You may have heard of bedwetting alarms but you aren’t sure how they work or how successful they are in curing bedwetting.
Basically bedwetting alarms aim to help your child wake when recognizing the sensation to urinate. It’s about conditioning the brain to wake up when the bladder feels full.
Modern alarms are ‘wearable’ with a sensor in the ‘wet zone’ and a loud sounding alarm. When the sensor is exposed to wetness (urine) the alarm makes a loud noise to wake your child. At the beginning, when the alarm sounds you may need to help wake your child. Eventually your child (and you) will wake to the alarm and you will need to take him/her to the toilet to completely empty his/her bladder of any “left over” urine. Initially your child is likely to empty his bladder before reaching the toilet, but with practice this should improve.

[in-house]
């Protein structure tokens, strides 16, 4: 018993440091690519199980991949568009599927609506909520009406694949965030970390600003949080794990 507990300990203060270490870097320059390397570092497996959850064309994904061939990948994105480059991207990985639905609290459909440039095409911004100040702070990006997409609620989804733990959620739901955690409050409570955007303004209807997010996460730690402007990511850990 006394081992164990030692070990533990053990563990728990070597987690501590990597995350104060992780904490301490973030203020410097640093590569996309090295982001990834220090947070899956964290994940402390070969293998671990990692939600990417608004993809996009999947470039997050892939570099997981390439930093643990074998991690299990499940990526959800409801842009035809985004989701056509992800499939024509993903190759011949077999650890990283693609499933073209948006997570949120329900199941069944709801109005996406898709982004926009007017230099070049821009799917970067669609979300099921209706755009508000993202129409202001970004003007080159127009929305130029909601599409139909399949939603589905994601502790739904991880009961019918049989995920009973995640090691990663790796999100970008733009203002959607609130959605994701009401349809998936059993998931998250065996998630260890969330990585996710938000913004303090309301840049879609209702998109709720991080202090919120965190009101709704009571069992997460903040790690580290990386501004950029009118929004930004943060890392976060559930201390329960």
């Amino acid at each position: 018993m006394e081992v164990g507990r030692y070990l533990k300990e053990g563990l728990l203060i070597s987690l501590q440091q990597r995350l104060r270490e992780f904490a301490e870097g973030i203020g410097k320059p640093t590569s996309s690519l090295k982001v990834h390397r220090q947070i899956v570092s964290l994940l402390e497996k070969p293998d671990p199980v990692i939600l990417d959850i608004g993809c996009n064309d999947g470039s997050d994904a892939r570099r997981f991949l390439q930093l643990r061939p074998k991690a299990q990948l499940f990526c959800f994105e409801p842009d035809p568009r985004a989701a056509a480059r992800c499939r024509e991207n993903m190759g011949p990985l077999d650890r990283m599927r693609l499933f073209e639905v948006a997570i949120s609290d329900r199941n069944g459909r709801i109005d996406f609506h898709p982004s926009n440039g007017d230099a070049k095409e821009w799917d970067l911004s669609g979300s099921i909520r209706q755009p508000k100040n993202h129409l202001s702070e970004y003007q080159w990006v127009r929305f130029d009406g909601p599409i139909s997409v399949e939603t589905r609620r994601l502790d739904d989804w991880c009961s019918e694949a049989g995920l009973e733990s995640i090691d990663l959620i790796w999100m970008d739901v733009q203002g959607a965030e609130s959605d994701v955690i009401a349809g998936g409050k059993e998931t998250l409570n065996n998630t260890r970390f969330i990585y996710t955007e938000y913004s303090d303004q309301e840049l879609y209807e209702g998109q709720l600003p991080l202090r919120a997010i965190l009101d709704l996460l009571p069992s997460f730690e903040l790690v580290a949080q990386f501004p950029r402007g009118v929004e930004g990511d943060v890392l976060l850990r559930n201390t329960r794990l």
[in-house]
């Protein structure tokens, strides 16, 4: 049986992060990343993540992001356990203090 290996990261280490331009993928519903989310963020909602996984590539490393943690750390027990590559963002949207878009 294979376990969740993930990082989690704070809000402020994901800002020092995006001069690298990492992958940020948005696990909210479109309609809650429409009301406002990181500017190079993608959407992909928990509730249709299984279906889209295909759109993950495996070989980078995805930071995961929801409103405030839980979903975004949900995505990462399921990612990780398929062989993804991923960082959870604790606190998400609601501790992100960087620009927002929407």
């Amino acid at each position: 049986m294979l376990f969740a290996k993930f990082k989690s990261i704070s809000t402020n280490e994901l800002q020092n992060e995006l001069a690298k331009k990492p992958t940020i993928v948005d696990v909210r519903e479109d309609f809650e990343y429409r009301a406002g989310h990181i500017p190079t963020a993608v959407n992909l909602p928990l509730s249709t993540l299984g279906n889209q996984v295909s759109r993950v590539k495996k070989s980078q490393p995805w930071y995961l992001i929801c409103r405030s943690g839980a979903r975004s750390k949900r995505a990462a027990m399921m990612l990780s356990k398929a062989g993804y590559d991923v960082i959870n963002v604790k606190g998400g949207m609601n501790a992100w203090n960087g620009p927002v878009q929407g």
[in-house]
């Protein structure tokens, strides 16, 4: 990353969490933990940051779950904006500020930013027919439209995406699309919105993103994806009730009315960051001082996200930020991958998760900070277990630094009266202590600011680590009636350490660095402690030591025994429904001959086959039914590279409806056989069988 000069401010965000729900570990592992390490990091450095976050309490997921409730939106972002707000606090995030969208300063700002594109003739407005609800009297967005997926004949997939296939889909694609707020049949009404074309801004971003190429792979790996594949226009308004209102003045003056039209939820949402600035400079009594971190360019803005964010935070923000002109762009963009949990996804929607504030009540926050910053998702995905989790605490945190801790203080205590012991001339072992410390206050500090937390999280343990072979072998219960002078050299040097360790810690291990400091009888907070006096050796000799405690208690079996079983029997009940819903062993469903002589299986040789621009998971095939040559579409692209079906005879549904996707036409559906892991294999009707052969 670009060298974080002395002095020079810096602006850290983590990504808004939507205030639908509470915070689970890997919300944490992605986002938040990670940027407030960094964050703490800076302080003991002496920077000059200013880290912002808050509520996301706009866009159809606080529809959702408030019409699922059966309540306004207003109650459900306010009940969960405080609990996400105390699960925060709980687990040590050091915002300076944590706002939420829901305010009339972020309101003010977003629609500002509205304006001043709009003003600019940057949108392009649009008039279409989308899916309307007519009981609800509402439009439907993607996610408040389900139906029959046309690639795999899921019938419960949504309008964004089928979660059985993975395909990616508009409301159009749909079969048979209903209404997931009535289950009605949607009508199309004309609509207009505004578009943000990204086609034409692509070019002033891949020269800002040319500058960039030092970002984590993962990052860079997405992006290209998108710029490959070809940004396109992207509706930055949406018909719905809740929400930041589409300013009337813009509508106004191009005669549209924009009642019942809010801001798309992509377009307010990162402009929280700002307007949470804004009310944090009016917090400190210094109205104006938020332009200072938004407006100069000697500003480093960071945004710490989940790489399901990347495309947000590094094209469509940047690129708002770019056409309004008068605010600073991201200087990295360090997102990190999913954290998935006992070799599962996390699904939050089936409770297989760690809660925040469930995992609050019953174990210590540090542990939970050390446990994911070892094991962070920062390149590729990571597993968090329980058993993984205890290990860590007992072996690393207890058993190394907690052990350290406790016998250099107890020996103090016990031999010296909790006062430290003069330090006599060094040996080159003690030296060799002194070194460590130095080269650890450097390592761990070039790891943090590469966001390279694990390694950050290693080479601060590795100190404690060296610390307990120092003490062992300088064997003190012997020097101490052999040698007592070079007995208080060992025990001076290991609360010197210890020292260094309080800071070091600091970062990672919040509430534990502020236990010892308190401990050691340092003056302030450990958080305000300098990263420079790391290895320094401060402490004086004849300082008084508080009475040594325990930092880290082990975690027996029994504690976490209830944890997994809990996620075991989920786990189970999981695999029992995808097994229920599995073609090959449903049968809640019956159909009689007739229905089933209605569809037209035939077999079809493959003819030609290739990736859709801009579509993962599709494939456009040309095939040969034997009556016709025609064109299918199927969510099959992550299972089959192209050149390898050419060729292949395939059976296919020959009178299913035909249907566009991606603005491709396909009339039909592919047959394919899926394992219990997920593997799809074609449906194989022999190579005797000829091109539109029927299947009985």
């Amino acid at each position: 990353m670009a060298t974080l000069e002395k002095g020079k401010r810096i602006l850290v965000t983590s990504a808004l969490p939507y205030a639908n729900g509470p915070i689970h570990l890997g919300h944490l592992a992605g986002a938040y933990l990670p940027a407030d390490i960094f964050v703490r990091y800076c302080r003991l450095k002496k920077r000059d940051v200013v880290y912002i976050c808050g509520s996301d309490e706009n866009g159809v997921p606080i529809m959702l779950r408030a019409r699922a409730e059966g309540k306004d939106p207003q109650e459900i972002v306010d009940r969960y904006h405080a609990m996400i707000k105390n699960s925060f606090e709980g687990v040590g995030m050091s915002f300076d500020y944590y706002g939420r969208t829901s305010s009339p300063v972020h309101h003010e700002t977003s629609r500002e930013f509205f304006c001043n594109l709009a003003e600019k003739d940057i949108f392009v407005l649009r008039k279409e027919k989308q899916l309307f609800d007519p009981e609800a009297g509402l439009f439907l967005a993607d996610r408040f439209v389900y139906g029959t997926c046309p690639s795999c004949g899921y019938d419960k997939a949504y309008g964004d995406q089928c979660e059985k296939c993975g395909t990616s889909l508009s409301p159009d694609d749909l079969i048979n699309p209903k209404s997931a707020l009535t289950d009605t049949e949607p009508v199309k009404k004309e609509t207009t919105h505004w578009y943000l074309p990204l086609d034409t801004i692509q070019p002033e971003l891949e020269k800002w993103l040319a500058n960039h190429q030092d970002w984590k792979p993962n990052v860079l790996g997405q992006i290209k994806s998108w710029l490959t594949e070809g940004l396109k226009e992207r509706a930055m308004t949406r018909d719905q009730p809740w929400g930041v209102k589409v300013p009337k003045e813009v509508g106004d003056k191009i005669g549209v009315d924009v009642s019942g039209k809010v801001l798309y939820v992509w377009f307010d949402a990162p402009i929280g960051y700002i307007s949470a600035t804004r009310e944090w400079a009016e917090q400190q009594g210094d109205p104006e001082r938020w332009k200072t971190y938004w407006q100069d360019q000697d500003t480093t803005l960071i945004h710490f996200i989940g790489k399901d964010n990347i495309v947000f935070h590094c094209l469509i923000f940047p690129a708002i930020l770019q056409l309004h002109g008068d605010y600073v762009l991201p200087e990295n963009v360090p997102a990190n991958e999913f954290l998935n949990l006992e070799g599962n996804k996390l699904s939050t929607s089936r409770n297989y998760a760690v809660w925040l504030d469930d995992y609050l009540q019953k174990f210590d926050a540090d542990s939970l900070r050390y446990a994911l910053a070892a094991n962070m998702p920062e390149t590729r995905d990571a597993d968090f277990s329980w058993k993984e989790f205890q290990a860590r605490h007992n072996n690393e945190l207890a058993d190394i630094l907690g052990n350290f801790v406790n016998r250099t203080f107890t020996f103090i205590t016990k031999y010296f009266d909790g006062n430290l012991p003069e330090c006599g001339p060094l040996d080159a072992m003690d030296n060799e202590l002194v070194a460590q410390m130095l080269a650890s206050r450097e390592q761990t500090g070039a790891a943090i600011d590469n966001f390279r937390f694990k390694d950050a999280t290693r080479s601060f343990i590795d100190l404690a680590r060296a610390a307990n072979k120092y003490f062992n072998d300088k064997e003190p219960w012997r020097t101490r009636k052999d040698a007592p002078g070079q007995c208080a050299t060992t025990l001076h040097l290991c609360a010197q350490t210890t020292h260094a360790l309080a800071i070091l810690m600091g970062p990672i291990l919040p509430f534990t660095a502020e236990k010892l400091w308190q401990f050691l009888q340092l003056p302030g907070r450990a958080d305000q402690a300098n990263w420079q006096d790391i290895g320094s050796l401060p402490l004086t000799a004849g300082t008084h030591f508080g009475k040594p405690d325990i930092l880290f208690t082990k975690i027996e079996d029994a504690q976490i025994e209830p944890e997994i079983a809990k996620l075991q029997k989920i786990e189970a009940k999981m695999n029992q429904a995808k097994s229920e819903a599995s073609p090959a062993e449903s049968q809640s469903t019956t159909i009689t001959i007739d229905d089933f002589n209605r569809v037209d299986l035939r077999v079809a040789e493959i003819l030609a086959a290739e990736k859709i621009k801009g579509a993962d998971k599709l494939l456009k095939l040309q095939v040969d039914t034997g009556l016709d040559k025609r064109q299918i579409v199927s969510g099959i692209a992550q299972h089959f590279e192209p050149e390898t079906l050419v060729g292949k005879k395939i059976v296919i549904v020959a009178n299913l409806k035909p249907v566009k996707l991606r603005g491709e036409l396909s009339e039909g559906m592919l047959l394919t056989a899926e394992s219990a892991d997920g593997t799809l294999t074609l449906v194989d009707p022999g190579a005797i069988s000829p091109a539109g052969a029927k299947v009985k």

Using the alarm for days or weeks and waking up just after wetting should eventually “condition” your child to wake up prior to wetting. Once your child establishes a consistent pattern of waking during the night prior to wetting then you will no longer need the alarm.
If used correctly and consistently alarms have a proven success rate of 80%.
How long does it take? Well, that varies considerably. Some children are dry within days others can take up to 12 weeks. Consistency and motivation are the key.
For more information see http://wakeupdry.co.nz/alarms/